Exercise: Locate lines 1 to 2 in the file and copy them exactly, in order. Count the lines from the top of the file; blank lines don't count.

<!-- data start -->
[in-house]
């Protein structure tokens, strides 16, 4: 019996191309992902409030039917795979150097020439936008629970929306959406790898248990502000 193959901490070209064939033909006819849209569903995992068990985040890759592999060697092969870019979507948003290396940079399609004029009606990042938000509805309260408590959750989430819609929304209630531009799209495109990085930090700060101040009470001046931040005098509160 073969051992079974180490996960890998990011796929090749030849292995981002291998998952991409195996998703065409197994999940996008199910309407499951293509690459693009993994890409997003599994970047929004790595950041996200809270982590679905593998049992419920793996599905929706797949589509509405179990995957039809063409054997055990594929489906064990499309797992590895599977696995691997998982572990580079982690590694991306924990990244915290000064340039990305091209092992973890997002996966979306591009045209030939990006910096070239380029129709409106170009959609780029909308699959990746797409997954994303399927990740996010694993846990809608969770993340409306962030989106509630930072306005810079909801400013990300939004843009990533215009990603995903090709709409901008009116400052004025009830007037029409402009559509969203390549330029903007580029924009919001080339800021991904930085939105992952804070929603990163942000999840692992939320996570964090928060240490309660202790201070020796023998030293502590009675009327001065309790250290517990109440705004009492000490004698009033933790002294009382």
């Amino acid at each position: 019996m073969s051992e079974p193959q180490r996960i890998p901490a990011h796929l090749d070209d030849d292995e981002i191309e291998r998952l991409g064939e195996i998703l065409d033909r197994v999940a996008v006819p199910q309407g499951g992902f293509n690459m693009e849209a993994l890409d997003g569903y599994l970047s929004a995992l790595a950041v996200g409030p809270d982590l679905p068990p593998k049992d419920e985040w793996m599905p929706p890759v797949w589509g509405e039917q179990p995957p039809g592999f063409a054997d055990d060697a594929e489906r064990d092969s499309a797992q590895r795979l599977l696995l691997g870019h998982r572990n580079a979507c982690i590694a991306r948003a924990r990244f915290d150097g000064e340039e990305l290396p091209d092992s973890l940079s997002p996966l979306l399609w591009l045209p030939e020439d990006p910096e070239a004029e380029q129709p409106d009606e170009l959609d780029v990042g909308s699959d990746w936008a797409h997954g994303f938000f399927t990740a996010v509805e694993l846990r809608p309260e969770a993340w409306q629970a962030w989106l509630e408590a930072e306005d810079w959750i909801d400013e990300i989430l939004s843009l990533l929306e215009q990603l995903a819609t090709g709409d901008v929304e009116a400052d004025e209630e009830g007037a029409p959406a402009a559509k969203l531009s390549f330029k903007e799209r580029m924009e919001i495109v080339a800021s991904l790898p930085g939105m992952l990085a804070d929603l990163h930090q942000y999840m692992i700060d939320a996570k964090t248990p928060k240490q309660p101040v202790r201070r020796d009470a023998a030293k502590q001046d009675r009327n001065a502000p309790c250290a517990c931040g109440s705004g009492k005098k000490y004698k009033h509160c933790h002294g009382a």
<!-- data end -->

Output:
[in-house]
């Protein structure tokens, strides 16, 4: 019996191309992902409030039917795979150097020439936008629970929306959406790898248990502000 193959901490070209064939033909006819849209569903995992068990985040890759592999060697092969870019979507948003290396940079399609004029009606990042938000509805309260408590959750989430819609929304209630531009799209495109990085930090700060101040009470001046931040005098509160 073969051992079974180490996960890998990011796929090749030849292995981002291998998952991409195996998703065409197994999940996008199910309407499951293509690459693009993994890409997003599994970047929004790595950041996200809270982590679905593998049992419920793996599905929706797949589509509405179990995957039809063409054997055990594929489906064990499309797992590895599977696995691997998982572990580079982690590694991306924990990244915290000064340039990305091209092992973890997002996966979306591009045209030939990006910096070239380029129709409106170009959609780029909308699959990746797409997954994303399927990740996010694993846990809608969770993340409306962030989106509630930072306005810079909801400013990300939004843009990533215009990603995903090709709409901008009116400052004025009830007037029409402009559509969203390549330029903007580029924009919001080339800021991904930085939105992952804070929603990163942000999840692992939320996570964090928060240490309660202790201070020796023998030293502590009675009327001065309790250290517990109440705004009492000490004698009033933790002294009382």